Before Pentecost, circumcision was the sign of membership in the community of God's people. Obviously, full membership could apply only to Jewish males. After Pentecost, baptism became the sign of entering into the community of believers. The inclusiveness of this sign is underscored in a very early baptismal formula found in Galatians 3:28: "There is neither Jew nor Greek, slave nor free, male nor female, for you are all one in Christ Jesus." The things that used to divide and rank people lost their relevance in a truly multicultural Christian community.
The inclusiveness and love evident in the early Christian church, though not perfect, were so real and dramatic that some in the Roman world called the Christians "the third race." Women went from silence to teaching and leadership. Slaves became deacons and bishops. Wealthy Christians willingly sold their property and shared it with the poor.
The marriage relationship changed radically. One-sided male rule converted to mutual submission, the wife submitting to a husband who was commanded to model Christ by loving her sacrificially, even to the point of death (Eph 5:21-33), and mutual authority, husbands and wives having exactly the same authority over their own and each other's bodies (1 Cor 7:3-5).
The all-male priesthood gave way to the priesthood of all believers (male and female) with Christ as the one High Priest. Evidence throughout the New Testament shows that women were teachers and leaders in the early church. Biased English translations obscure some of this evidence. For example, Junia, commonly recognized as a female apostle, was turned into a male by a fourteenth century commentator with no textual warrant.6
Paul commended numerous women as faithful coworkers, including Phoebe, described in the Greek as a gospel minister and leader. Using the same Greek root, Paul told leaders to govern diligently (Rom 12:8); yet one Bible paraphrase calls Phoebe a dear Christian woman instead of a leader or governor! Paul called apostles and prophets the “foundation of the church” (Eph 2:20). Ephesians 3:5 makes it clear that these are New Testament prophets. They taught with foundational authority, and both groups included women. The apostle John sent one of his letters to a woman in authority over a church that met in her home (2 Jn).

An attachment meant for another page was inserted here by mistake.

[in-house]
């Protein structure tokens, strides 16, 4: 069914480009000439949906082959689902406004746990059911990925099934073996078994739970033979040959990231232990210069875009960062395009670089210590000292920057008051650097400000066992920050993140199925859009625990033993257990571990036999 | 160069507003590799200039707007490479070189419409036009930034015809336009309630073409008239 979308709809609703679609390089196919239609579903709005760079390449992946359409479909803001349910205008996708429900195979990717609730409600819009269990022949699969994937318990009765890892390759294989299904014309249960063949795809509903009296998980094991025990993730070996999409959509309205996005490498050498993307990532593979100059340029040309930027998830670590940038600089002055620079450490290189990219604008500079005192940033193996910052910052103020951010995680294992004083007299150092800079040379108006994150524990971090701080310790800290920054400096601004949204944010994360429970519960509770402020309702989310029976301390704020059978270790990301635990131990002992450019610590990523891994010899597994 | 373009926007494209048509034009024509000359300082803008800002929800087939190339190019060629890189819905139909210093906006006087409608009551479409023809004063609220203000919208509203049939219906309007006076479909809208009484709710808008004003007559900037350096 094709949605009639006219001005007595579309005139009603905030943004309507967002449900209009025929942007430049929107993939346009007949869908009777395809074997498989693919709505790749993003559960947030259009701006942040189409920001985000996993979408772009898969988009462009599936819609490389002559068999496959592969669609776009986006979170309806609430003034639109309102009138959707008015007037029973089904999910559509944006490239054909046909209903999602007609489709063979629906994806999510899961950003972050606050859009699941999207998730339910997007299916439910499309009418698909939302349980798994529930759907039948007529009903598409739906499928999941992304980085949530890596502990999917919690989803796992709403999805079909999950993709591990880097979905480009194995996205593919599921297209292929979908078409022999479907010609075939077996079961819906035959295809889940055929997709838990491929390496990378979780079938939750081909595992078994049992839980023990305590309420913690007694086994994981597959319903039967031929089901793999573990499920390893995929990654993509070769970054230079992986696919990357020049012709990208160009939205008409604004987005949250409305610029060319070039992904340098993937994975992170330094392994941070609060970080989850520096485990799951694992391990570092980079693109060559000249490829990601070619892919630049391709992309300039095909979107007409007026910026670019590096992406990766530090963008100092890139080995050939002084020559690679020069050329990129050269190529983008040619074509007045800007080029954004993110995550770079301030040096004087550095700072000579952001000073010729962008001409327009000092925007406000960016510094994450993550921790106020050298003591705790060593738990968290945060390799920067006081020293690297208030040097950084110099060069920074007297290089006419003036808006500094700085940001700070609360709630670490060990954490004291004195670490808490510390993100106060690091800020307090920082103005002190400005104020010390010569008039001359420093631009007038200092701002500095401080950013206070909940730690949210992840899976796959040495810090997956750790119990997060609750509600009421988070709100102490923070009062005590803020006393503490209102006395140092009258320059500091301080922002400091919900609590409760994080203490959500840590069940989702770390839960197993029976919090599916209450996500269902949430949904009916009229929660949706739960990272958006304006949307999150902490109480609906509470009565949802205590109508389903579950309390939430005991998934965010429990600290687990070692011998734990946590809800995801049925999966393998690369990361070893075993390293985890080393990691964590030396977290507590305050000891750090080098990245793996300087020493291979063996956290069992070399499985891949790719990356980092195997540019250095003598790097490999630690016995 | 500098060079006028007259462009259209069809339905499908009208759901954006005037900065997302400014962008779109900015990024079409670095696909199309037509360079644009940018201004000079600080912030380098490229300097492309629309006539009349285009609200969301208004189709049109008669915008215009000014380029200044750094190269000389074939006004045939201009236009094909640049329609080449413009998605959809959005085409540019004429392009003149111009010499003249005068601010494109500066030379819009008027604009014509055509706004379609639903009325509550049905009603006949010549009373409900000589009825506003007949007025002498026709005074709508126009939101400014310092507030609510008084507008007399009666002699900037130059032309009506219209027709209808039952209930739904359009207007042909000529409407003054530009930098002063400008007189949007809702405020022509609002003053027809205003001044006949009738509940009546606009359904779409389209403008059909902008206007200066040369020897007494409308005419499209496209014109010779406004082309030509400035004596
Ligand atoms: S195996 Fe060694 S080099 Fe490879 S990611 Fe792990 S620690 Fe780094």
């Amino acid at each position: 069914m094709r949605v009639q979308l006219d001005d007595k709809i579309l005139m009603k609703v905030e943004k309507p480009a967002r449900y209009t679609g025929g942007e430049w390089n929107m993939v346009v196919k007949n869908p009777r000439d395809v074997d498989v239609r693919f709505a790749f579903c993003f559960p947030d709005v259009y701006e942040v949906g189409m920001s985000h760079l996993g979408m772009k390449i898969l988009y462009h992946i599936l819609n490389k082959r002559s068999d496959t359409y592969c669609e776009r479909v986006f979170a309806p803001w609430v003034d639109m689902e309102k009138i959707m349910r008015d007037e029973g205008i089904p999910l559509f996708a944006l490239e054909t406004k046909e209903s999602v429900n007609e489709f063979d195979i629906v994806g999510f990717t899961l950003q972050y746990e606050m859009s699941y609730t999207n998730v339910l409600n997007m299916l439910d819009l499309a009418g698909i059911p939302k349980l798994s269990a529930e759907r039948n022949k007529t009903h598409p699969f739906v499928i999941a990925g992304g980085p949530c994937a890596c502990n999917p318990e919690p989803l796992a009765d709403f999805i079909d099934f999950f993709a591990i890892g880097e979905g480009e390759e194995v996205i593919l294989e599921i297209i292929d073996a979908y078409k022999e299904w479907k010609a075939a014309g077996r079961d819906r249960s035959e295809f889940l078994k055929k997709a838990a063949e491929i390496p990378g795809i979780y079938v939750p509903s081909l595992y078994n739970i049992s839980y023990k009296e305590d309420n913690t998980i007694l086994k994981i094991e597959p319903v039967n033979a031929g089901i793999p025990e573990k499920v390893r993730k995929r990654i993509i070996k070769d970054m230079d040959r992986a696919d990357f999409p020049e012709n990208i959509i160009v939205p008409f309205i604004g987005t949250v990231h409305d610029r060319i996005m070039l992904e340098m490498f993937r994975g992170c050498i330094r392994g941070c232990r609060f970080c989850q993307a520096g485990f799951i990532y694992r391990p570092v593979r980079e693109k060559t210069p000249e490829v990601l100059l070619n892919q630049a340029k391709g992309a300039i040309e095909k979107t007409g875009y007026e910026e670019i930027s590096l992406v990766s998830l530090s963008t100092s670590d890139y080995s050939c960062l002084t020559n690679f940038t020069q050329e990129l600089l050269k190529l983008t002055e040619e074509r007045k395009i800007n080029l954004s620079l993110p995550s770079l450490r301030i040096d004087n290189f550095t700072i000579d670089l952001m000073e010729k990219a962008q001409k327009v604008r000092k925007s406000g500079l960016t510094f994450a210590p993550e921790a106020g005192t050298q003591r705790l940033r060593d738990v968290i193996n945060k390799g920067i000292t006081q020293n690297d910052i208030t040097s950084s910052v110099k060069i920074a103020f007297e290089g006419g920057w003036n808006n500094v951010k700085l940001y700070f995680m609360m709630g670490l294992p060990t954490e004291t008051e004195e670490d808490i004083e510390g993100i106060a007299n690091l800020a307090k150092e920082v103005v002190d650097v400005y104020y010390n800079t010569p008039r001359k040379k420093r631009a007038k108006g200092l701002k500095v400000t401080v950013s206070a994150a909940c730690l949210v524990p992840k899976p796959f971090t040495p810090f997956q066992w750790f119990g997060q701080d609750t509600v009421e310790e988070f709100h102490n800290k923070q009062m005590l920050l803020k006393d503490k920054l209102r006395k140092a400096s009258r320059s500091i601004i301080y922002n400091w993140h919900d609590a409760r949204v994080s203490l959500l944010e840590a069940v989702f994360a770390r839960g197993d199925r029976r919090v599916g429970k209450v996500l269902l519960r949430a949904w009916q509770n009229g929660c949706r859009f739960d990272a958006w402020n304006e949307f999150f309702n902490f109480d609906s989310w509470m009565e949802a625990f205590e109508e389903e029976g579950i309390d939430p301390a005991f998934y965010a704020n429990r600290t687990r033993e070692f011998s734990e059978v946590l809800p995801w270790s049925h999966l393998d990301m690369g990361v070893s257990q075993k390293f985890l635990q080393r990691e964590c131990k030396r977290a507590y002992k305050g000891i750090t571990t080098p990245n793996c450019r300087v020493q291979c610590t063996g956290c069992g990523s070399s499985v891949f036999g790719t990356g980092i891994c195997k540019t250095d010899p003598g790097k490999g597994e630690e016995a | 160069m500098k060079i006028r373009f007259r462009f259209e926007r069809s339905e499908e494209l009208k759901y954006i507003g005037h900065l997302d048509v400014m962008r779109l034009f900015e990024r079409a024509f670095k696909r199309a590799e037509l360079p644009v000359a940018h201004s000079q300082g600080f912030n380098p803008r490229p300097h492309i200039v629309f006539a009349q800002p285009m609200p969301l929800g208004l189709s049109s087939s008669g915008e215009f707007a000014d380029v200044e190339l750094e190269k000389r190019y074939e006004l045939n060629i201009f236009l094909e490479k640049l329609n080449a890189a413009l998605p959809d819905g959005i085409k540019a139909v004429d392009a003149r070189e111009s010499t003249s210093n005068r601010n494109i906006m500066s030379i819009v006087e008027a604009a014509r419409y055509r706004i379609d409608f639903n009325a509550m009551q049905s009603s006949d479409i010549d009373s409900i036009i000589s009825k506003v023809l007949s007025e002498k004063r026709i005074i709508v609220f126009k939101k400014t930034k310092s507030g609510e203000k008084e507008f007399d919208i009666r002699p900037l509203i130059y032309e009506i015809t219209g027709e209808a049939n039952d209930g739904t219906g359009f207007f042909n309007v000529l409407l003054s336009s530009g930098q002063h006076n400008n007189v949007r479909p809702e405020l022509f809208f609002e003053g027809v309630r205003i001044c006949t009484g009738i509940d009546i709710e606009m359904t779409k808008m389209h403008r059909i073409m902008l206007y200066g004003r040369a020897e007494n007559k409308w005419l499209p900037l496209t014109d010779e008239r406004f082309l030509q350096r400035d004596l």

Two controversial texts appear to prohibit women's teaching and authority in the church (1 Cor 14:33-35 and 1 Tim 2:12). These texts have unfairly given Paul the reputation of being a misogynist (woman hater). Problems riddle both texts. The meanings of several critical Greek words are uncertain. Both texts are in letters to churches struggling with specific problems concerning women. Both churches included respected women teachers. Although Christians differ in their understanding of these verses7 it is a serious mistake to use them to exclude women from leadership, when so much clear New Testament evidence points to the opposite conclusion.
You may be surprised that what I am saying does not match the practice of much of the church throughout history or even today. Too often Christians have fallen captive to human traditions that conflict with the radical New Testament message. We must constantly hold our traditions up to the light of the Bible and allow it to reform our theology and lives.
Common Ground Between the Bible and Feminism
The common ground between the Bible and feminism is that both recognize there is a problem and believe we have a responsibility to do something about it. Elaine Storkey, a Christian philosopher and sociologist, describes it by saying,
Men constitute a problem for women, not as individuals necessarily, but as those who combine to impose certain attitudes and values, to uphold certain interests in society. Pay differentials, educational priorities, rape, domestic violence, pornography, workloads in the home, leisure patterns, all produce their own evidence to indicate the extent of the problem. For it is woven into the very structure of contemporary society. 8